• -1789 widow Wyatt
  • 1821/1847 Edward Williams [Senior]
  • 1847/1859 Edward Williams [Junior]
  • 1861/1874 Abraham Vanner
  • 1880/1894 Frederick Purkis
  • 1885/1903 Robert Burke
  • 1903/1906 William Purkis
  • 1906/1933 George Bennett
  • 1933/1938 Albert Henry Tuthill Batt
  • 1938/1941 Jack Gibbs
  • 1941/1965 Arthur Henry Golding
  • 1965/1966 Stanley Atwood
  • 1966/1971 G & M Morris
  • 1971/1976 John & V Wollerton
  • 1977 Thomas Denoon
  • 1982 John Wollerton
  • 1992/2006 Chiswell Properties – Whitbread plc
  • 2006- Mitchells & Butlers Plc

The Woodman Arms

Picture of The Woodman Arms
The Woodman Arms

Sited at the top end of the village near the Briddlesford/Station Road crossroads the Woodmans started life as two cottages.

A list of some of the landlords over the years has been collected from a number of sources.

  • 1861-1898 Martha Cooper housekeeper/innkeeper
  • 1878-1898 Arthur Cooper innkeeper
  • 1898-1904 Frederick Purkis innkeeper
  • 1904 Charles Hancock
  • 1905-07 Robert Clark
  • 1912-20 John Willie McDine
  • 1920-21 Mrs. McDine
  • 1921-32 Thomas William Butler
  • 1932-35 Harry Beacham
  • 1935-45 Fred Hallam
  • 1945-50 Harold Morrill
  • 1950-66 William H Spidy
  • 1966-75 Mr. Carter

The Cedars

Picture of The Cedars
The Cedars

It was originally built by William Please as a private dwelling around 1901 for Edmund Brading when he left after being headmaster at New Road School for over 22 years. The building was/is sited at the junction of High Street and Station Road and took its name from the cedar trees in the garden. Records indicate that within 5 years the family had moved to the house next-door called The Linden, which we believe, was also built by the same builder. On the 4th April 1907 his daughter Daisy Gertrude aged 21 married William Henry Mew age 31 an Eng-Lt. in the Royal Navy and Edmunds occupation is listed as estate agent. Edmund died 12th August 1912, aged 63.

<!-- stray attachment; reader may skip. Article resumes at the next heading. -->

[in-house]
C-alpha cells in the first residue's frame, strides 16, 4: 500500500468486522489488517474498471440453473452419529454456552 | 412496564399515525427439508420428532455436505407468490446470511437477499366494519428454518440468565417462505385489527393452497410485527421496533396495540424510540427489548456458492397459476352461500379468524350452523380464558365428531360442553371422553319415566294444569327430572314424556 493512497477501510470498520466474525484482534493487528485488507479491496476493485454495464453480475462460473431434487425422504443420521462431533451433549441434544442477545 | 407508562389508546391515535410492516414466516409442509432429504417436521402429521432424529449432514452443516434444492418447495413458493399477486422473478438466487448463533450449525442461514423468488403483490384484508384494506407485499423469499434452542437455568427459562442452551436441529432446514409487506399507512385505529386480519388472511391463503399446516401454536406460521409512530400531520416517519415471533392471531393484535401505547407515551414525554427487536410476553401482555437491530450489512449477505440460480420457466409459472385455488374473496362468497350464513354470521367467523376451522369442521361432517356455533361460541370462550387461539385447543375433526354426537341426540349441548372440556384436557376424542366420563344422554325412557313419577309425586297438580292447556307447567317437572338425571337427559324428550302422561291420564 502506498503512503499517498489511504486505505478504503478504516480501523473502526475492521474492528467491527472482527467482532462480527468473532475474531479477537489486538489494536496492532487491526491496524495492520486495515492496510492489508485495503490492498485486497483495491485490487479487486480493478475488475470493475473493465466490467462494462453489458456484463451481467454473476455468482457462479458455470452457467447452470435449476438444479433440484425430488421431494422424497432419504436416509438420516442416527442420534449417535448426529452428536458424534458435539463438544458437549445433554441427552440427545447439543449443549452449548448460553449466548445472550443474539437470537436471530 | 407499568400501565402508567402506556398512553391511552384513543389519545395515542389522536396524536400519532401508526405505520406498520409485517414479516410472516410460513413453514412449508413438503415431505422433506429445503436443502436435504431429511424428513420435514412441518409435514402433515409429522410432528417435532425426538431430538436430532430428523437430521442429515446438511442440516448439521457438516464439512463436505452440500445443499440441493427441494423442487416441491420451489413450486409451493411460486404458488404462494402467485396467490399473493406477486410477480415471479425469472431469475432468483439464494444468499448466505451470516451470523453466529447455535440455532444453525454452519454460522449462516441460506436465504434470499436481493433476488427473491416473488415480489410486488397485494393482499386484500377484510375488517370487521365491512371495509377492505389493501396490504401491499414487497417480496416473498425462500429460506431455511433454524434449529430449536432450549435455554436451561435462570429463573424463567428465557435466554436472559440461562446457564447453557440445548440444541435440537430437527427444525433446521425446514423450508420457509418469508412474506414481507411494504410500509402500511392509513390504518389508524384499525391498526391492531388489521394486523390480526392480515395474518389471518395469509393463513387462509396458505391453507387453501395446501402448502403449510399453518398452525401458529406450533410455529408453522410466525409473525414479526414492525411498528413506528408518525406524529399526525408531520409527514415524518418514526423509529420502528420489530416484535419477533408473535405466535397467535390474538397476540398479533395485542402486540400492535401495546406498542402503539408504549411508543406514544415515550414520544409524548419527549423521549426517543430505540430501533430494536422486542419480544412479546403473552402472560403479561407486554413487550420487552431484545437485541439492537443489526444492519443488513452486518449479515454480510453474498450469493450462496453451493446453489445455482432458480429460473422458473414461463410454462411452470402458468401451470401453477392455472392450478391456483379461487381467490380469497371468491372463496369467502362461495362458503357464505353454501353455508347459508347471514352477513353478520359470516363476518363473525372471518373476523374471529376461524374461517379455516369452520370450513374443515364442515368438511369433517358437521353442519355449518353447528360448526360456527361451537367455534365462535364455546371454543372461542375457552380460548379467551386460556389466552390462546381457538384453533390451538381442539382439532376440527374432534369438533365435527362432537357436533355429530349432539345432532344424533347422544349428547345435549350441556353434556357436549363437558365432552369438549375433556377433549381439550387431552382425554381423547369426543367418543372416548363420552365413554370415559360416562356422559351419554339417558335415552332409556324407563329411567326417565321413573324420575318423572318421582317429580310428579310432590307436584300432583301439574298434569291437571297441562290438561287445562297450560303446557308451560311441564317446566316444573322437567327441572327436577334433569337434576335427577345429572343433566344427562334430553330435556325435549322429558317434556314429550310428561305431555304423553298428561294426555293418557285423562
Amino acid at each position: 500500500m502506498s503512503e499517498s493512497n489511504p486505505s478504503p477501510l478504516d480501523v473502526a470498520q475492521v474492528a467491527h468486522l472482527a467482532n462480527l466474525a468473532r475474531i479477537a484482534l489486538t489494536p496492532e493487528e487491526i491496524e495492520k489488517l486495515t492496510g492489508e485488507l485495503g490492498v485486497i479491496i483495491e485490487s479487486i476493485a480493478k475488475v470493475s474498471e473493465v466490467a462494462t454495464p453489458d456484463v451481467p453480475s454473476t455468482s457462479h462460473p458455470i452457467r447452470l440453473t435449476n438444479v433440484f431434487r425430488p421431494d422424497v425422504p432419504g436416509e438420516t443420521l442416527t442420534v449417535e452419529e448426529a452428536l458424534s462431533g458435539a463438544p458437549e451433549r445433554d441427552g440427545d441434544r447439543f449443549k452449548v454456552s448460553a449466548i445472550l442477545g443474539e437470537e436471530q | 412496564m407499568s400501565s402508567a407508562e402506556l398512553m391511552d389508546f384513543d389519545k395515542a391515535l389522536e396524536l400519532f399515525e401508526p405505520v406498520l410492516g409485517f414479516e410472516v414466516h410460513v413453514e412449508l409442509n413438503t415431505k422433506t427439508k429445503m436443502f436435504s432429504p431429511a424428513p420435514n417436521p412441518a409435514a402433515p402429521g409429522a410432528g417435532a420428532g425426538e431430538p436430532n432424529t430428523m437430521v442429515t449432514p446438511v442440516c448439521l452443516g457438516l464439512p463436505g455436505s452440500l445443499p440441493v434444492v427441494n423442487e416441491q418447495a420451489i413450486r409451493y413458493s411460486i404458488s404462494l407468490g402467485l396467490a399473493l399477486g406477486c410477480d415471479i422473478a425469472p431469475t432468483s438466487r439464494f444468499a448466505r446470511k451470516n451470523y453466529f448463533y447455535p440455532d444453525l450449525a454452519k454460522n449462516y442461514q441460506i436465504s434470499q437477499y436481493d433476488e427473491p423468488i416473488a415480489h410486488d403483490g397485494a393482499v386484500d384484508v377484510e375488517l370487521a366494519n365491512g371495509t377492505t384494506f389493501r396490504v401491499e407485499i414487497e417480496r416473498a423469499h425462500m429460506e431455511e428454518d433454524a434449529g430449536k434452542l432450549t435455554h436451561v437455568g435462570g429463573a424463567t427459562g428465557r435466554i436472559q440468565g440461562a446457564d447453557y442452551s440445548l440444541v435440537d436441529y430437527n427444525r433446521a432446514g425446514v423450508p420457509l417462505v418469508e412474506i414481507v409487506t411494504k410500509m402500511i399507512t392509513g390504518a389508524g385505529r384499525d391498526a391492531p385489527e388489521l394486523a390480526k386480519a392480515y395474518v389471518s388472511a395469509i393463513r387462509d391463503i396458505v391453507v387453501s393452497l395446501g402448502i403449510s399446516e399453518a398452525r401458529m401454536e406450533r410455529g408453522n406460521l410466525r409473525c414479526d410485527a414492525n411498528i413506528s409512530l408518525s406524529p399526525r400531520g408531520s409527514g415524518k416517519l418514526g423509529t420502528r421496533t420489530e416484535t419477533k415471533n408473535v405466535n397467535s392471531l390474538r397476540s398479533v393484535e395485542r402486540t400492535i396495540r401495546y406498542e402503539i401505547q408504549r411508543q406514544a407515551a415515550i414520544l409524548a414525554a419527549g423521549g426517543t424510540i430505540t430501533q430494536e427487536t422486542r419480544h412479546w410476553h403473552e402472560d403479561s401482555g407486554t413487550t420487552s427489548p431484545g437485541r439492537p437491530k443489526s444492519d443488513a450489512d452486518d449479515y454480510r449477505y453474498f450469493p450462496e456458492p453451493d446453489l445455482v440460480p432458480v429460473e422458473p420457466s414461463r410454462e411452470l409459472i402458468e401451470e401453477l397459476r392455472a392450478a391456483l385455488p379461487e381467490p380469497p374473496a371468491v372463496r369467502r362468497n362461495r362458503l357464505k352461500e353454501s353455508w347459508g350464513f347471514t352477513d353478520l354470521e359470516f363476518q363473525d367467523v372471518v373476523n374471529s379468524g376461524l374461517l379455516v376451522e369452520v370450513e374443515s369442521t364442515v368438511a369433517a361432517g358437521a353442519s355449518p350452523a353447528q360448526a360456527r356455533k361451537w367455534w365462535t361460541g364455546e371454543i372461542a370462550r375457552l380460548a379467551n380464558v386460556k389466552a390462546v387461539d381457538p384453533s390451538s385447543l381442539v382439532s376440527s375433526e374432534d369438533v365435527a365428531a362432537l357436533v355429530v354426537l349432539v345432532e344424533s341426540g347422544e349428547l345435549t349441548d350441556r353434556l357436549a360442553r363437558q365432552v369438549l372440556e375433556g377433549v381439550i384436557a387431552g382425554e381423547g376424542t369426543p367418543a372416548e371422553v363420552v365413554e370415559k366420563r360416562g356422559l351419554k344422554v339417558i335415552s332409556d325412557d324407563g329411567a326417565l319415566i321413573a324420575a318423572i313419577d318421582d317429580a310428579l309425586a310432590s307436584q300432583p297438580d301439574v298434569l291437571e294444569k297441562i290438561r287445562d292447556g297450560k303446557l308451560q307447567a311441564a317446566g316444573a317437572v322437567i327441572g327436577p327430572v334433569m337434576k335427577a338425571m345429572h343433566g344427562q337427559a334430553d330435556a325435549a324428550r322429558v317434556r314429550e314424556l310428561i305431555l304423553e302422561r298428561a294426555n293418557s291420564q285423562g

Some of the subsequent owners of property have been found in various publications and we list those herewith

  • Brother of Major Brodie of Fernhill
  • Rupert Hewitt
  • Reverent Blake
  • John Fulford architect lived there from around 1930 until the 50s.

The Cedars Hotel

In October 1954 a licence was granted to E.H. Abraham and the Cedar Hotel was born, the formal opening was 6th May 1955.

Nearly 200 people enjoyed the hospitality of Messrs W B Mew Langton & Co. Ltd., on Friday week (6th May), when Mr. L. P. Mew (Managing Director and Chairman) opened the Cedars Hotel, Wootton. Mr Mew said he hoped everybody would enjoy the new hotel.

The hotel has two public rooms and three bedrooms for accommodation of visitors. The public rooms are tastefully decorated with red tables and chairs and give an air of brightness against light coloured wallpaper. Dartboards are provided in each room. Spacious well laid out garden surrounds the hotel and in the summer teas will be provided on the lawn. A room will be provided in which parents can leave their children.

The licensee Flight. Lieut. E. J. Francis who has just left the RAF is accompanied by his wife and two daughters. Help is provided by Mr. W. R. Hooper (Falcon Hotel, Shanklin). The first customer was Mr. G. Wheeler

  • 1956/70 R & F Irvine
  • 1970/71 Finnerty Family

Sources:
County Records office
Various Kelly’s Directories
St. Edmunds Church Records
Isle of Wight County Press, 14th May 1955

This page was last edited on: 4th March, 2015 06:16:45